Sometimes you have the luxury of being able to research and obtain the best deal for your air conditioning and heating system.  Other times, Murphy’s Law kicks in and you find yourself at the mercy of whatever contractor can get your unit operating again the quickest. Here are some questions to consider helping you make the best choice regardless of what situation you are in:

  1.  Confirm that a company is licensed, bonded and insured.  Check to see that your contractor has met minimum standards in training and experience.  In some areas HVAC contractors are required to pass written exams in order to obtain a license to work in that industry.  Additionally, many contractors are required to carry insurance and be bonded to protect the customer in case of accidental damage or injury.
  2.  Obtain references.  Save yourself potential headaches by asking for the names and numbers of the company’s recent customers.  Then actually call them. Customers can give you valuable feedback as to the price, quality and timeliness of the contractor’s work.
  3.  Ask for estimates.  Let’s face it – a good quality HVAC system can cost you some serious dough.  If possible, take the time to get written estimates from at least three companies for a good comparison.  Make sure the estimates include a detailed description of the project, along with estimated completion dates.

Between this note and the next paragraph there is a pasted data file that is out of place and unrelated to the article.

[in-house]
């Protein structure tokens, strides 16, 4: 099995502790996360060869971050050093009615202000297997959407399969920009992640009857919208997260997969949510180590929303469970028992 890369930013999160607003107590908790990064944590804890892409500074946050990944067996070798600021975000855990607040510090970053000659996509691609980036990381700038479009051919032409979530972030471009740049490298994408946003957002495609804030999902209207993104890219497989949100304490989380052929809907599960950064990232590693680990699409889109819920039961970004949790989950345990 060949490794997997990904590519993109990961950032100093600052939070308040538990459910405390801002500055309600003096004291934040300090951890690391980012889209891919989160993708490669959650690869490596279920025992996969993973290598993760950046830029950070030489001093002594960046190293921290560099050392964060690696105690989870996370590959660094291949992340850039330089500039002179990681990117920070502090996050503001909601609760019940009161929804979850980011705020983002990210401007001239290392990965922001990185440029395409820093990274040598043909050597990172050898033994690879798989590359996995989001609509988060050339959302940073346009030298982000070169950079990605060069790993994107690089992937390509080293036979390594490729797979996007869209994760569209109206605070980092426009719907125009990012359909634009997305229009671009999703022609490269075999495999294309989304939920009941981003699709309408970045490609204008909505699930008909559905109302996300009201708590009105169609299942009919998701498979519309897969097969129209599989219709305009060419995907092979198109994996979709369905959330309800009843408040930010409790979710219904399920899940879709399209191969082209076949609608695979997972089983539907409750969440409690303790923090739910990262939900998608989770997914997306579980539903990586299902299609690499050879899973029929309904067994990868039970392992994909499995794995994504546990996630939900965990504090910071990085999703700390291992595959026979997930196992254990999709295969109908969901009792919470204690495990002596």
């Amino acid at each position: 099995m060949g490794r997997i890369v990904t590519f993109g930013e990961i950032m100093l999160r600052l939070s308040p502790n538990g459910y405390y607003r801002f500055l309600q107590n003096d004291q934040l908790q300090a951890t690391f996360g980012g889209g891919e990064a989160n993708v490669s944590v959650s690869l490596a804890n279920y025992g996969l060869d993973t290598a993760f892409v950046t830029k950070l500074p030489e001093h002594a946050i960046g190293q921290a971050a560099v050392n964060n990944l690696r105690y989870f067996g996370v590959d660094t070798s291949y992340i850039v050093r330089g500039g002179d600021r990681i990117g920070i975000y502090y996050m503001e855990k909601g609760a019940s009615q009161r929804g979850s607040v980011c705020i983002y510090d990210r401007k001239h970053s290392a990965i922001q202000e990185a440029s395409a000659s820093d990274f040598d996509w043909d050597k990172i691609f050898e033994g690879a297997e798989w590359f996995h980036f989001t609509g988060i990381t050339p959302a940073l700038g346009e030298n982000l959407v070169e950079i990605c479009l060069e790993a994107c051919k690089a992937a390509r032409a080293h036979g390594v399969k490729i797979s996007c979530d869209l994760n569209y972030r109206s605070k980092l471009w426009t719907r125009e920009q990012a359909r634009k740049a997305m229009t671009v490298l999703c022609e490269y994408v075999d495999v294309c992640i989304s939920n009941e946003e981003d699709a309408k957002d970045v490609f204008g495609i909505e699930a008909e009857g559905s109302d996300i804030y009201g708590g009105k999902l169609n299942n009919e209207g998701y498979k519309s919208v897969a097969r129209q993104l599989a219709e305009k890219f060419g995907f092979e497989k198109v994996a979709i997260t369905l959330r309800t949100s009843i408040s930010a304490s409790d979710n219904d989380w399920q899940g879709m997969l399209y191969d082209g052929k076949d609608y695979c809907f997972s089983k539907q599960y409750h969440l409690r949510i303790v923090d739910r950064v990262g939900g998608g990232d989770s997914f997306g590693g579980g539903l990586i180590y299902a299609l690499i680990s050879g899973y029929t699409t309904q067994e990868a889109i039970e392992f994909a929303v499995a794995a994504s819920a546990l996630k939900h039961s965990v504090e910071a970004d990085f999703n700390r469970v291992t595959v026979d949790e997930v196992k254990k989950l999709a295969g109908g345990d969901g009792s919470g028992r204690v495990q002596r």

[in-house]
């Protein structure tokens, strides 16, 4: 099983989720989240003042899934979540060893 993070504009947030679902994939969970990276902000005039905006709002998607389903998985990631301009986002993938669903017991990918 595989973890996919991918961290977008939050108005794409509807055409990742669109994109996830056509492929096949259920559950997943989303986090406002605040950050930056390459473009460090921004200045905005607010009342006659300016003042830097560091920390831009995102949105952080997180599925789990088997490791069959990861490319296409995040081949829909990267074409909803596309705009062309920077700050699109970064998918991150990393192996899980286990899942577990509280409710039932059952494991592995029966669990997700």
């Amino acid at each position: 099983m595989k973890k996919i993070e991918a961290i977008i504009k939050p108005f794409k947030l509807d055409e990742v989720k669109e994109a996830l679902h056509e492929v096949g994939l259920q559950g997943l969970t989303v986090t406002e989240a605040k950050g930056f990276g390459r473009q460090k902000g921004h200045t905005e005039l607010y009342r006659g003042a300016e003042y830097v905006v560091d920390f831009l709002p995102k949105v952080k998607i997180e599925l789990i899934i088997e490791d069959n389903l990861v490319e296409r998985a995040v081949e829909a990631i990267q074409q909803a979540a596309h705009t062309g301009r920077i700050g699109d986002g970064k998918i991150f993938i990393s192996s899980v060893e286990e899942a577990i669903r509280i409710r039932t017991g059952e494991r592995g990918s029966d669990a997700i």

4.  Find out what brands are carried.  Very few HVAC companies can afford to carry a large selection of brands and equipment.  If you have your heart set on a certain manufacturer’s product that may limit your contractor choices.
  5.  Determine relevant experience.  Choose a contractor who has experience with your particular system.  For instance, a company who works with steam-driven radiators will have a difficult, if not impossible, time servicing your state-of-the-art geothermal system.
  6.  Check into tax credits or rebates.  Many manufacturers offer rebates on certain models.  Some projects also qualify for state or federal tax credits.  Be sure to ask if your model or project will qualify for any of these; if so; insist your project is properly documented to meet these requirements.
  7.  Making the payment.  A contractor may require full payment upfront or a deposit and partial payments on large projects.  They may also offer financing via the company’s line of credit.  Carefully read any financial paperwork to fully understand what you will be responsible for, and when.
  8. Deciding on a service contract.  Many companies offer service contracts.  These contracts help establish routine servicing to keep your unit running efficiently and catch any problems while they are minor.  As with financing plans, review the contract so you will know what the company will be responsible for.